There are many great things in life that don’t need to be fully understood to appreciated. David Lynch films, American football and how the proton exchange membrane in hydrogen fuel cells works are prominent examples.
But at least scientists at the U.S. Department of Energy’s Ames Laboratory have gone someway to solving the latter, according to Science Daily.
“From nuclear magnetic resonance (NMR), we know that Nafion® molecules have a rigid backbone structure with hair-like ‘defects’ along the chain,” [Ames Laboratory scientist] Schmidt-Rohr said, “but we didn’t know just how these molecule were arranged. Some have proposed spheroidal water clusters, others a web-like network of water channels.”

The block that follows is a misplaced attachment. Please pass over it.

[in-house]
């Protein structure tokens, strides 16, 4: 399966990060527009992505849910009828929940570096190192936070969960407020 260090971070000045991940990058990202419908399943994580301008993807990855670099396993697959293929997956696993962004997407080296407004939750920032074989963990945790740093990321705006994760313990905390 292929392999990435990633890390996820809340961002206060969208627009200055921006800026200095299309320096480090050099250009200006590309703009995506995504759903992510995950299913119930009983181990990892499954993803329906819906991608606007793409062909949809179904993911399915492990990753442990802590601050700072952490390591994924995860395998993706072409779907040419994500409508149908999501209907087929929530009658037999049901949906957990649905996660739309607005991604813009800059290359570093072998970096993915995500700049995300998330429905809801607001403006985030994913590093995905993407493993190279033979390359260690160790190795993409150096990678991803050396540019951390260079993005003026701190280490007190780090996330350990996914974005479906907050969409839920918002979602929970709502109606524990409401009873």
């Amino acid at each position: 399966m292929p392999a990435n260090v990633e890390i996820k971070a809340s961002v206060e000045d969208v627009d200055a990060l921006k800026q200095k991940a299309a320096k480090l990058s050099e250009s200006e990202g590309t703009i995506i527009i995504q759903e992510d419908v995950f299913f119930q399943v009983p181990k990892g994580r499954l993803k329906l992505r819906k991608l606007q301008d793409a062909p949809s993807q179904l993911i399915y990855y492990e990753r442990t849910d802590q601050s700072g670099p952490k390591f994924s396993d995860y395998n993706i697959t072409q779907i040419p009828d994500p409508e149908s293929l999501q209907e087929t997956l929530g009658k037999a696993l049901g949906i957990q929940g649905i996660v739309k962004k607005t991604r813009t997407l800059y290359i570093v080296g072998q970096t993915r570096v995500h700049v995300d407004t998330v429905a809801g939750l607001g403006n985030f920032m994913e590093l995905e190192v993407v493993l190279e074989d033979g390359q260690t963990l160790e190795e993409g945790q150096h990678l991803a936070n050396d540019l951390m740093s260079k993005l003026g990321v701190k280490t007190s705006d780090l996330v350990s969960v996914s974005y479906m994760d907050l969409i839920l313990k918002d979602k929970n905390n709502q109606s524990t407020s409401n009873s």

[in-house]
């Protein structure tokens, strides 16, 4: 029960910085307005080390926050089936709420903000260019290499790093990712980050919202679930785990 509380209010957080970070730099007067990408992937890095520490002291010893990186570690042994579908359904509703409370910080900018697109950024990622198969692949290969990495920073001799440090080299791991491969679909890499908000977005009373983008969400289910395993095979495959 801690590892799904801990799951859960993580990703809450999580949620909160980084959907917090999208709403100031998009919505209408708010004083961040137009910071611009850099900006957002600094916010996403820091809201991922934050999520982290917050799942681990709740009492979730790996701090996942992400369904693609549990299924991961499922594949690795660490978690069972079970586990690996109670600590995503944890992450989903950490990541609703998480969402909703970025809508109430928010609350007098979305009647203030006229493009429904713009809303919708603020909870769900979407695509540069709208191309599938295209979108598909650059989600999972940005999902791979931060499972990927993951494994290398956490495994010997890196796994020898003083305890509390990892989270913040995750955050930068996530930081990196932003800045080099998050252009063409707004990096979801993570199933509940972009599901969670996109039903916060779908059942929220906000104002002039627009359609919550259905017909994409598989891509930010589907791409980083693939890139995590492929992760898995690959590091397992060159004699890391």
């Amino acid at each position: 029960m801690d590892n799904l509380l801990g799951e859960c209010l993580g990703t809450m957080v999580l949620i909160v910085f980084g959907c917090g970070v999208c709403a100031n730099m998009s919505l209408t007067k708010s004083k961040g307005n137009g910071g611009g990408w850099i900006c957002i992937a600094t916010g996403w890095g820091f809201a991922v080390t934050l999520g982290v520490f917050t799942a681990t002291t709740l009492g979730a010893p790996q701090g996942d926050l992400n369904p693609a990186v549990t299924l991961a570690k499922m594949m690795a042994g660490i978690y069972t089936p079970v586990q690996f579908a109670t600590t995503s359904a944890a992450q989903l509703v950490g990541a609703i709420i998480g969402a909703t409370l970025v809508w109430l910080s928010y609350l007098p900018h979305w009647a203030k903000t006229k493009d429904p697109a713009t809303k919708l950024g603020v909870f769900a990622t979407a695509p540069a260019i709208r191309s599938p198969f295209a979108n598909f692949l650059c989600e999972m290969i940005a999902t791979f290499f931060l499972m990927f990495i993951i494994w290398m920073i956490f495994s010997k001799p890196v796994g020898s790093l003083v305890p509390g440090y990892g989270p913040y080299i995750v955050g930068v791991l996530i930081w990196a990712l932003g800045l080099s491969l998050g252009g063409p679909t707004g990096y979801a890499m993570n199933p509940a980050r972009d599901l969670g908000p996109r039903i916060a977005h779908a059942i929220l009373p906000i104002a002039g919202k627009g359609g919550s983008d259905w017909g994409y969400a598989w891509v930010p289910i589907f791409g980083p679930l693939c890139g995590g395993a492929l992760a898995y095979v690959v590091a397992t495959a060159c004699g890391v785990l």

“Our theory is that these hydrophobic [water-hating] backbone structures cluster together,” he continued, “to form long rigid cylinders about 2.5 nanometers in diameter with the hydrophilic ‘hairs’ to the inside of the water-filled tubes.”
Though the cylinders in different parts of the sample may not align perfectly, they do connect to create water channels passing through the membrane material, which can be 10’s of microns thick. It’s this structure of relatively wide diameter channels, densely packed and running mostly parallel through the material that helps explain how water and protons can so easily diffuse through Nafion®, “almost as easily as water passing through water,” Schmidt-Rohr said.
So now you know.